Wood himself is on record as regarding the end product of a Bond film as very much a team effort. Firstly, the story wasn’t his own, being suggested by other authors and then championed by Broccoli and Gilbert; Wood was employed to fashion a shooting script. Once his final draft was delivered, it was then picked apart, some scenes were cut, others added and re-scripted, stunts were included, character names change and dialogue was re-written. For those who decry some of the more outrageous elements of TSWLM, it is worth reading the novel to appreciate exactly what Wood originally envisaged. 

James Bond, The Spy Who Loved Me starts with an idyllic love scene between two Russians. Neither is named, but the chapter is reminiscent of Fleming’s opening of FRWL; the Black Sea setting, the naked sweating bodies in the humidity of summer, the inability to converse, the hard muscled bodies. Later we learn the woman is Anya Amasova, a Major for the Russian secret service SMERSH, and she was being assessed by her superiors for her sexual prowess. She’s described as “a proud girl... not promiscuous” although there is clearly a sensuous side to her which conflicts with ever mindful Soviet efficiency: when called away, the telephone receiver hangs “like a bomb waiting to be dropped.”

General Nikitin is a loathsome Head of SMERSH. Like Rosa Klebb [to Tatiana] before him, he displays a distasteful sexual interest in Anya. It is suggested he also doesn’t wash and wears a wig. His hands are “like burrowing animals,” he has bad false teeth and is jealous of Bond’s reputed success with women. This is not the genial General Gogol of the KGB we eventually meet on screen.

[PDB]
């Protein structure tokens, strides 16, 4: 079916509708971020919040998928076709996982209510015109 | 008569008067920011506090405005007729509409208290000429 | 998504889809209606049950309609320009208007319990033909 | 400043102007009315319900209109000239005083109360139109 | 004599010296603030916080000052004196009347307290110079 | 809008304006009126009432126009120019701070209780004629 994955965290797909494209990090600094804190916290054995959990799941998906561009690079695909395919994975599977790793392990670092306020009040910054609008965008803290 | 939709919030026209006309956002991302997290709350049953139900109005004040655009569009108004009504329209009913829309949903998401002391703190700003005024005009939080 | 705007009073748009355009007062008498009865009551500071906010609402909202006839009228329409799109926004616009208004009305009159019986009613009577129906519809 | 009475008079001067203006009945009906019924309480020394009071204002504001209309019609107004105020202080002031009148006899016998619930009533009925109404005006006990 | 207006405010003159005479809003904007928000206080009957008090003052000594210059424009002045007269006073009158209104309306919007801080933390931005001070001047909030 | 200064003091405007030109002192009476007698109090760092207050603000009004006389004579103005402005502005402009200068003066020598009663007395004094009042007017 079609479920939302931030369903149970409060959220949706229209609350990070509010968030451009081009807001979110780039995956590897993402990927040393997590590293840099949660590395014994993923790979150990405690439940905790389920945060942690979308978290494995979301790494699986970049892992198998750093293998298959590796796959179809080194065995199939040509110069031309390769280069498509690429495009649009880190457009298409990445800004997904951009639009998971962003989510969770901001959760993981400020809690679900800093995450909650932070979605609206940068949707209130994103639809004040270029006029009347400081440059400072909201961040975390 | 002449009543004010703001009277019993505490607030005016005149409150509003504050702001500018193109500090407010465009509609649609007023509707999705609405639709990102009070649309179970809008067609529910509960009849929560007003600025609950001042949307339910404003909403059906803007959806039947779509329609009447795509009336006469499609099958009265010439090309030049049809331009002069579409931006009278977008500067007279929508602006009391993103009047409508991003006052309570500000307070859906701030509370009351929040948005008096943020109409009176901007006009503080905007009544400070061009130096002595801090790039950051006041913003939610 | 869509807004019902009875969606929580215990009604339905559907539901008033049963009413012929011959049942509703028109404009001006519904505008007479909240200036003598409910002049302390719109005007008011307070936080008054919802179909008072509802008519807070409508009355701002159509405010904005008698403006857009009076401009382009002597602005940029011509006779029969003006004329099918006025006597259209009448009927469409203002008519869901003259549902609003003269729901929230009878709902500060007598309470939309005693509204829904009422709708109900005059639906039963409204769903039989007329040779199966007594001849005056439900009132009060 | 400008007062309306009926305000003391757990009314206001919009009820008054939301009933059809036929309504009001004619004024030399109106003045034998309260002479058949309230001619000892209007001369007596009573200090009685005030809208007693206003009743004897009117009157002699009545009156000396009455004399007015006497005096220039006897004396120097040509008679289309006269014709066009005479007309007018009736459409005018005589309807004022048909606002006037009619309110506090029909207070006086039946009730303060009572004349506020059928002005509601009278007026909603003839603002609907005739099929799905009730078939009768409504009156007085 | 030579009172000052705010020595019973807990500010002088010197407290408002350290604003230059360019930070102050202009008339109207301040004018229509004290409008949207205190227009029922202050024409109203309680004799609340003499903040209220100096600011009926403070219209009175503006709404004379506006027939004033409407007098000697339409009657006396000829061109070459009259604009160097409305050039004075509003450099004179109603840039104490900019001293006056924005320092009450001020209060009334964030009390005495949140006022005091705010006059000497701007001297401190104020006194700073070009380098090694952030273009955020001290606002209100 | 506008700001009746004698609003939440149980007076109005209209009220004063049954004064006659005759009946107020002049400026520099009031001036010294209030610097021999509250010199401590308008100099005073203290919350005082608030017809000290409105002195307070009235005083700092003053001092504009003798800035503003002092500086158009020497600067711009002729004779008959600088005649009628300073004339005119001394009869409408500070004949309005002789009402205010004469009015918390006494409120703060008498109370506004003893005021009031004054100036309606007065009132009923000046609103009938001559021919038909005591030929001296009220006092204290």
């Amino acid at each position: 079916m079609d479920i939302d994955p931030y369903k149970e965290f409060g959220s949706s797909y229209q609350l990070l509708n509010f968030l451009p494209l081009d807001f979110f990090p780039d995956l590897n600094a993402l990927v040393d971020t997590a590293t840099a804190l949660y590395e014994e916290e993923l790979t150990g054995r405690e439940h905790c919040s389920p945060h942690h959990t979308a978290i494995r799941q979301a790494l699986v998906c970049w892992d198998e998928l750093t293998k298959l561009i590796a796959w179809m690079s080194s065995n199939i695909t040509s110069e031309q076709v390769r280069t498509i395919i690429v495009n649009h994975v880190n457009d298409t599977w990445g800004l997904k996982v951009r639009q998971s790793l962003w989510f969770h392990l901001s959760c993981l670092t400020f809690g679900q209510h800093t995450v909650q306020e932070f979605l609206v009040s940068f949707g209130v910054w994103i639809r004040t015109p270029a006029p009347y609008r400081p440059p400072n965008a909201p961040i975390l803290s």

Anya herself is “natural and unforced... there was not the coldness and remoteness [Bond] expected from Russian spies.” She comes across as resourceful and quick thinking, although apparently she has never directly killed anyone. She is exceptionally beautiful and purposeful: “she moved across the room as if it was a vassal state to be crossed to defeat an enemy.”

I like Wood’s interpretation of Anya. It feels very close to Barbara Bach’s on screen personage. Better still, Anya reads like a well rounded romantic heroine; Wood emphasises the gradual change in her attitude to Bond as she falls in love with him; the fact that their relationship is chaste adds to the tension, as Bond equally desires her. When she learns Bond was responsible for the death of her Russian lover, the response in her is sudden. Anya’s shock is reflected in her passivity: unused to raw emotion, all she can do is squeeze the offending memo into a tiny ball.

Anya may be a believable heroine, but by the novel’s end she is still a damsel in distress. The other [very slight] female characters are drawn in a similar old fashioned manner and here Wood’s (or Lea’s) past gets the better of him. We have selections like “over lush trollops,” “little Rusky filly” and “the aristocratic grace of a pure bred saluki.” There are also plenty of ingenuous references to sex.

Wood does provide us with two sterling villains in Stromberg and Jaws, both of who he describes at some length. Sigmund Stromberg [not Karl] has a background similar to Goldfinger’s and he is equally barking mad. Wood paints him as being quite revolting with “cold watery eyes... a sphincter mouth” and a “web like fold of skin” between his thumbs and fingers. There isn’t much for Stromberg to do or say; Wood misses two opportunities to expand his role, initially during Bond’s visit to Atlantis and later during a confrontation aboard the Lepardus [not the Liparus]. Fleming would never have left such yawning gaps.